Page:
Since then, 58 monitoring wells have been installed in the area to determine the path and level of the pollution.
Michael and Ashley Leese and Jay and Raquel Winkler sued the defense contractor three years ago, citing reports that showed vapors were coming up from the soil into their basements or around the outside of their homes in concentrations higher than acceptable limits.
At the time, several PCE and TCE test results exceeded the standards set by the state Department of Environmental Protection.
But the standards have since changed, and the levels found at the site no longer are considered to be of concern, according to the judge's 43-page decision, released last week.
In addition, he said, "plaintiffs have not provided testimony from a toxicologist or any other expert to aid the court's comprehension of the data or the complicated science at the heart of this case."
Simandle cited scientific studies and a federal Environmental Protection Agency finding that a "person would theoretically have no more than a one-in-a-million increased chance of developing cancer as a direct result of breathing air" continuously, over his or her lifetime, if the vapors rise from soil that contains four micrograms per cubic meter of PCE - an amount found in the neighborhood.
The new standard, set by the EPA, is 470 micrograms per cubic meter.
Lockheed spokesman Keith Little said in an e-mail that the company "is committed to protecting the environment and the health and safety of its neighbors and employees. We work aggressively with regulatory agencies and the communities to remedy the effects of contamination, to ensure we are supporting the community and doing our part to protect the environment. We continue to work with the N.J. Department of Environmental Protection to monitor the area for any potential future concerns."
The DEP plans to monitor the wells around Lockheed until 2030 and has reported that the pollution has not penetrated the water supply.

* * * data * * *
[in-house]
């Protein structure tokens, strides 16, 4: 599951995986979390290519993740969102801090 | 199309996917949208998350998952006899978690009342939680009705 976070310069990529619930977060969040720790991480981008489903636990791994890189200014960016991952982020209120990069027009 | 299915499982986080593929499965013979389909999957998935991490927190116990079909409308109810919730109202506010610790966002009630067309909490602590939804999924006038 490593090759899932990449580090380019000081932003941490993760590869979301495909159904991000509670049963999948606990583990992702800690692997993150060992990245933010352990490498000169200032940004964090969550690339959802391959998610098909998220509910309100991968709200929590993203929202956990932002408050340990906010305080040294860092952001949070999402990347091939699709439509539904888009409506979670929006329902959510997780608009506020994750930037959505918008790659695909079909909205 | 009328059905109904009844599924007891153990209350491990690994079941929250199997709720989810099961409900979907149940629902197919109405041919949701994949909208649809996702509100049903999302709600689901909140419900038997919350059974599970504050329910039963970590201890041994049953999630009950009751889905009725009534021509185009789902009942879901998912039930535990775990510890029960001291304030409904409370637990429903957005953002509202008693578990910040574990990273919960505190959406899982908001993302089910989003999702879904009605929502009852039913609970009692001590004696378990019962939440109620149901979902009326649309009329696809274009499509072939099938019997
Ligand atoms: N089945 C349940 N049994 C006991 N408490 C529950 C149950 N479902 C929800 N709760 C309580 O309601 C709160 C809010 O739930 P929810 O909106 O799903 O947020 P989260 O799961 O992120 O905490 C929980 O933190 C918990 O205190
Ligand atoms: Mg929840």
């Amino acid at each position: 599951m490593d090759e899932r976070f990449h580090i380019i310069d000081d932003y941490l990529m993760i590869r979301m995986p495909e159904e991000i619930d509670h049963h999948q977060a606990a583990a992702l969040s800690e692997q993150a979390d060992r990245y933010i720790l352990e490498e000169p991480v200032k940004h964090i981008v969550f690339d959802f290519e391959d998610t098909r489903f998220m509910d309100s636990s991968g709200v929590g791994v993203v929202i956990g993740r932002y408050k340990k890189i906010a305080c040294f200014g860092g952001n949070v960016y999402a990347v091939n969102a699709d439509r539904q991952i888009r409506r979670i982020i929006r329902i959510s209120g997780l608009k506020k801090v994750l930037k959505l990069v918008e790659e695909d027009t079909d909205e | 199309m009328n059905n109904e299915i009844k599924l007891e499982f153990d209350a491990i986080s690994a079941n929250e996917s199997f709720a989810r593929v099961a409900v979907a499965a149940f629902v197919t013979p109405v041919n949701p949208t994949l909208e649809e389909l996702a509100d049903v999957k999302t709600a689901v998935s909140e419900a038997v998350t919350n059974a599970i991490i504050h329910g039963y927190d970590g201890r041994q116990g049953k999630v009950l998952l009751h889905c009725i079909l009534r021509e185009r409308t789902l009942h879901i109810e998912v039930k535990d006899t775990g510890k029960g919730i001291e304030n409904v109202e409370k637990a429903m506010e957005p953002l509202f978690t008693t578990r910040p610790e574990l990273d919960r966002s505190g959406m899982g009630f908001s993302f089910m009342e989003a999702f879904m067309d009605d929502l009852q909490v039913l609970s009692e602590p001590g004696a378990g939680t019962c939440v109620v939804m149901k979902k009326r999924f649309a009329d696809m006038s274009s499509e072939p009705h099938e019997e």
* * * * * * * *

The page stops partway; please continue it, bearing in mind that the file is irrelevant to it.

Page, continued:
A DEP spokesman, Robert Considine, said the agency has loosened the standards for some contaminants, tightened them for others, and kept them the same in still other cases, based on EPA recommendations and scientific studies.
Julie LaVan, a Moorestown lawyer who represents the Leeses and Winklers, said no decision had yet been made on whether they will appeal.
"It's an unfortunate situation that there are contaminants and chemicals located on the plaintiffs' properties and neighboring properties," she said, "and the judge decided, based on all the evidence, that the levels don't harm the health of people or the environment."
But she said that the available scientific evidence does not give a complete picture of the potential harm, and that the standards were changed after the suit was filed, which hurt the case.
The lawsuit had asked the judge to order the defense contractor to put a remediation plan in place to contain the contamination, rather than relying only on monitoring, LaVan said.
The suit also had asked for unspecified damages to compensate the families for medical bills, emotional distress and the decline in the property value of their homes. The Leeses have since moved away, while the Winklers have stayed.
Attempts to reach the two couples were unsuccessful. They contended in their suit that their children had refused to eat and their growth rates were slower than normal.
When the couples purchased their new $445,000 homes on Victoria Court in 2003, the builder had disclosed the tainted groundwater, noting it contained TCE. But Orleans Corp., which later declared bankruptcy, had told the buyers the DEP would soon issue a "No Further Action" letter, signaling a cleanup was completed.
The Leeses and Winklers became concerned when the DEP ordered vapor testing in 2008 and found elevated levels of the chemicals, LaVan said.